And that was just what I needed. A reminder of the real world. Not so far removed from the green gardens and hidden pathways of Ambeth, but real enough. The grey heron was in his usual spot on the fallen tree at the widest part of the canal, preening his feathers in the sunshine. Canada geese, ducks and swans sailed past, silver fish jumped, canal boats reflected in the dark waters. As I walked I felt in some way as though I were waking up again, from a self-imposed slumber where all I did was dream of another land.

This afternoon after work I watched the gorgeous girl in a show, caught up with friends and had dinner with my family. Later, I might take my tea and sit in the garden as dusk falls, watching the sky change colour and listening to the rustle of birds as I cradle my cup close, enjoying the warmth. The nights are cool, even though it’s August, a hint of autumn around the corner, my favourite time of year. The Perseid meteor shower is happening now, with the peak expected this weekend. If I can, I’ll sit out and watch the stars fall – I did so years ago, driving out to the countryside and sitting in the darkness, light streaking across the sky above. I’ve never forgotten it.

And then it’s back to work. A final edit, some work on the cover design and a few other related items, as well as another story begging to be completed. There are blog posts to write, as well, people to visit in their online domains. But for tonight I think I’ll just sit and consider, taking a moment to breathe and remember who I am before I dive back in again.

Wishing you all a lovely weekend 🙂


If you enjoyed this post and would like to read more, you can find me on Twitter @AuthorHelenJFacebook, Instagram and Pinterest. Plus my latest book release, A Thousand Rooms, is now available on Amazon. Visit my Amazon Author Page to see more.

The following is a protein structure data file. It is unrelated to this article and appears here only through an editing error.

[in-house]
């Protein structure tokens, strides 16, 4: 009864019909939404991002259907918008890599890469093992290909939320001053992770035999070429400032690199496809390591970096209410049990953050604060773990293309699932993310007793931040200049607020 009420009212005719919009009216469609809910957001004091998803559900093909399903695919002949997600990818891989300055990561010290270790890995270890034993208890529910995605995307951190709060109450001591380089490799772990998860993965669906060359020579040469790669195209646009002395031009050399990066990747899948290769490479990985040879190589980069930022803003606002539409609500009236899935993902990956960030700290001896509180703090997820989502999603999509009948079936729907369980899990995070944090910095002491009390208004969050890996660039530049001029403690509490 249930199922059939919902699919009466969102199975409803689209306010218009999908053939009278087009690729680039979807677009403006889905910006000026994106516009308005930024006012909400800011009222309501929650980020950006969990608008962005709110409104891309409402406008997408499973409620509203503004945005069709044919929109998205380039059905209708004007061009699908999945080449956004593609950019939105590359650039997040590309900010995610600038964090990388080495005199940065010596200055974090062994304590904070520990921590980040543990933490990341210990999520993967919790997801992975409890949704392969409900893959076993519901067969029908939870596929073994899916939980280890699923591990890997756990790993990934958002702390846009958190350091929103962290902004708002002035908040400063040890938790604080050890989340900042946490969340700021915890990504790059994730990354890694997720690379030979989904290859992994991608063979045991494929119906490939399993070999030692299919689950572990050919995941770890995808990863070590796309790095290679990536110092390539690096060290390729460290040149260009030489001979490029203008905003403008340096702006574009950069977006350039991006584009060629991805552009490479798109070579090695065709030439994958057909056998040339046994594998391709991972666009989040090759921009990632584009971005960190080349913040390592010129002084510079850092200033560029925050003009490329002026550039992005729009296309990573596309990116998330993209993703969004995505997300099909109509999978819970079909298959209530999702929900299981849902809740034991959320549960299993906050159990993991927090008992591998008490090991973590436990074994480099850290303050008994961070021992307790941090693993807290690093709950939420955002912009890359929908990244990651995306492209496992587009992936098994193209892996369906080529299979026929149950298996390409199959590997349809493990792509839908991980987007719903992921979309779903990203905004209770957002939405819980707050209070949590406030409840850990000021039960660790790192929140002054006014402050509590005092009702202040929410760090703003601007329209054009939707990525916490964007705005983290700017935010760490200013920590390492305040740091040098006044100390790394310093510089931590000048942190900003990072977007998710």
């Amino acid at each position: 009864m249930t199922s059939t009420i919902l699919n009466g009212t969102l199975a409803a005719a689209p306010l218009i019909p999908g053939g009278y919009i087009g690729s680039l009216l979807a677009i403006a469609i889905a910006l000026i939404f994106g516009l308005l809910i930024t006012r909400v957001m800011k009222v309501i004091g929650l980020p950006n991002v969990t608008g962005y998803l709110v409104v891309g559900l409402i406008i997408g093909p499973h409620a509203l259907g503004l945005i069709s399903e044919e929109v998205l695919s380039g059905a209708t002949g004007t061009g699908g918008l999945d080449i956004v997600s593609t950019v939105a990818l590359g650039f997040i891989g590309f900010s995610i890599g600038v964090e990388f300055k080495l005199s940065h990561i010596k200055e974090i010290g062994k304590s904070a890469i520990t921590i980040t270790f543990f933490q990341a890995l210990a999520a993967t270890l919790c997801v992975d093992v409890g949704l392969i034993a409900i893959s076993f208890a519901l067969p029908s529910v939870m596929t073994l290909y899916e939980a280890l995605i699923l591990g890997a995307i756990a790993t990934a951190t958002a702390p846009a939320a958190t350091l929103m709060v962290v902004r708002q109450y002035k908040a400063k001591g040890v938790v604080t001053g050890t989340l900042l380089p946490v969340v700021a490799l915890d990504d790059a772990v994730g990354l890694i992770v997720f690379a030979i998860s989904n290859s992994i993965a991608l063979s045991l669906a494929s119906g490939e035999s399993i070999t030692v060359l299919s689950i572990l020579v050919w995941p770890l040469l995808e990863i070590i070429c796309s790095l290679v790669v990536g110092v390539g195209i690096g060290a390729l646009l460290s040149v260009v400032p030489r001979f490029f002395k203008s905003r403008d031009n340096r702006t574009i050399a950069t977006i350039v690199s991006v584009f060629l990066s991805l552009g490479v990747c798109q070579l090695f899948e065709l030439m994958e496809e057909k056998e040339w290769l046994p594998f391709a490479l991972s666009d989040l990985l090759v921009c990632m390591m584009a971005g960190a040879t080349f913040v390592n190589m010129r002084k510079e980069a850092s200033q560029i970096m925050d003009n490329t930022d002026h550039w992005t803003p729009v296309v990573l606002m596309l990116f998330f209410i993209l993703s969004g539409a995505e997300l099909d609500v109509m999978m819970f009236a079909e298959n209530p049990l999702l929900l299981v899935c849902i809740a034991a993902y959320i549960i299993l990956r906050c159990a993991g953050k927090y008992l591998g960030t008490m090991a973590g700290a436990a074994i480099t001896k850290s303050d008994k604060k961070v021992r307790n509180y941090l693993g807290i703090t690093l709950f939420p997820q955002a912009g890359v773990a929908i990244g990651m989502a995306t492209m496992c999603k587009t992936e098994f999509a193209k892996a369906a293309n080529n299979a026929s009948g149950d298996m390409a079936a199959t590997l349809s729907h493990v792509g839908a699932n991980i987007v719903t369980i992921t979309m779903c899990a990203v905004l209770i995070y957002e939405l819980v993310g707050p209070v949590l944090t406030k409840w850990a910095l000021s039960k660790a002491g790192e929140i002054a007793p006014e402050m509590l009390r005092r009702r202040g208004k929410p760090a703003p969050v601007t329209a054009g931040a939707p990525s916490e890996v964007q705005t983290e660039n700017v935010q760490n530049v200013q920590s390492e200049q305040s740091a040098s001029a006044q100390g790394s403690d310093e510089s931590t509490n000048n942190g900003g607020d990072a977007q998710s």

Ironing, Oak Apples and Editing or, How I Survived A Writing Wobble

I had a bit of a writing wobble earlier this week.

I’ve just begun editing Under Stone, the fourth book in my Ambeth series. It recently returned from a professional edit, and so I was taking suggestions and beta read comments on board, polishing the final crevices and tidying up punctuation and prose, ready to go to the next stage.

At least, that’s what I was supposed to be doing.

But something wasn’t right. Even my groaning ironing basket held more allure than playing with words. Even though it’s what I love to do. I mean, editing isn’t my favourite part of the process but there is still something immensely satisfying in taking a book through the final stages before publication, seeing the changes from rough first draft to the end product. So I was ready, I thought.

But I just couldn’t find the thread. The story thread. The Ambeth thread. Whenever I step into that world the voices are clear, the images sharp. I know all of the characters intimately, their backstory, what drives them, where they are going. But, for some reason, they seemed a little… distant. As did the world of Ambeth – the gardens, the Palace, the sighing sea, all felt as though I were viewing them through the wrong end of a telescope.

And so I had a wobble.